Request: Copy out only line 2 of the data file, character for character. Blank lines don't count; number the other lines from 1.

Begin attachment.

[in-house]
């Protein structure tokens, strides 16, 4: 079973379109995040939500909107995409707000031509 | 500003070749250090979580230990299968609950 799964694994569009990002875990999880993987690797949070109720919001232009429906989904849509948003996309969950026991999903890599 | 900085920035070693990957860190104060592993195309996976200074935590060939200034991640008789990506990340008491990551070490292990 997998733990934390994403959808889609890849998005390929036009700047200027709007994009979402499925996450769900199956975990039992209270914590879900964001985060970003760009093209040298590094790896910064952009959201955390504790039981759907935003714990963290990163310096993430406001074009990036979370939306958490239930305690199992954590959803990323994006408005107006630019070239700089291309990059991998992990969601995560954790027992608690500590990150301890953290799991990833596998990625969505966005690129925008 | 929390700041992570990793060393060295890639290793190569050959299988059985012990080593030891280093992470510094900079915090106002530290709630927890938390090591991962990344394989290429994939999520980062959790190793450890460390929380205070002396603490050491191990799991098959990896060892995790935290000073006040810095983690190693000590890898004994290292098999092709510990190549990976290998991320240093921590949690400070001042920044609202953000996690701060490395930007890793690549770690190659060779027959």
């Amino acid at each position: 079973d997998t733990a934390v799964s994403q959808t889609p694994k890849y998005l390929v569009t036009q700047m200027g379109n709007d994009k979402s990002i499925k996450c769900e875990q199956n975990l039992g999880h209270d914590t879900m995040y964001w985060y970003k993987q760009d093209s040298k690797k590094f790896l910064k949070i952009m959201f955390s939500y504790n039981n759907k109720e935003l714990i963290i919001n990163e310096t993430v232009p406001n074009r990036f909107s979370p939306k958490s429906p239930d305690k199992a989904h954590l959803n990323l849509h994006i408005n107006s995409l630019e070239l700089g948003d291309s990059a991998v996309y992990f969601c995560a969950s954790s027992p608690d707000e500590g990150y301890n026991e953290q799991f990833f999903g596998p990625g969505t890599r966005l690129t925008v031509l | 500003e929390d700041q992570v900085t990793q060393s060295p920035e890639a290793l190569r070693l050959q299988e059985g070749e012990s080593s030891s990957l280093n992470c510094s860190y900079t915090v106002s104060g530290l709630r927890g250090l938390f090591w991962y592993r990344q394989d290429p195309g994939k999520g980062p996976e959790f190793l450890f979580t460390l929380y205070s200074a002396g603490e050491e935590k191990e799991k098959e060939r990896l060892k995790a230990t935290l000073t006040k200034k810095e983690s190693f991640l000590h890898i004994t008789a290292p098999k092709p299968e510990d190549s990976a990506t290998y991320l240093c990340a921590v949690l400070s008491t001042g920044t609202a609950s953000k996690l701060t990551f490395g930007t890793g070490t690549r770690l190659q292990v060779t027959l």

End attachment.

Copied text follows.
């Protein structure tokens, strides 16, 4: 079973379109995040939500909107995409707000031509 | 500003070749250090979580230990299968609950 799964694994569009990002875990999880993987690797949070109720919001232009429906989904849509948003996309969950026991999903890599 | 900085920035070693990957860190104060592993195309996976200074935590060939200034991640008789990506990340008491990551070490292990 997998733990934390994403959808889609890849998005390929036009700047200027709007994009979402499925996450769900199956975990039992209270914590879900964001985060970003760009093209040298590094790896910064952009959201955390504790039981759907935003714990963290990163310096993430406001074009990036979370939306958490239930305690199992954590959803990323994006408005107006630019070239700089291309990059991998992990969601995560954790027992608690500590990150301890953290799991990833596998990625969505966005690129925008 | 929390700041992570990793060393060295890639290793190569050959299988059985012990080593030891280093992470510094900079915090106002530290709630927890938390090591991962990344394989290429994939999520980062959790190793450890460390929380205070002396603490050491191990799991098959990896060892995790935290000073006040810095983690190693000590890898004994290292098999092709510990190549990976290998991320240093921590949690400070001042920044609202953000996690701060490395930007890793690549770690190659060779027959």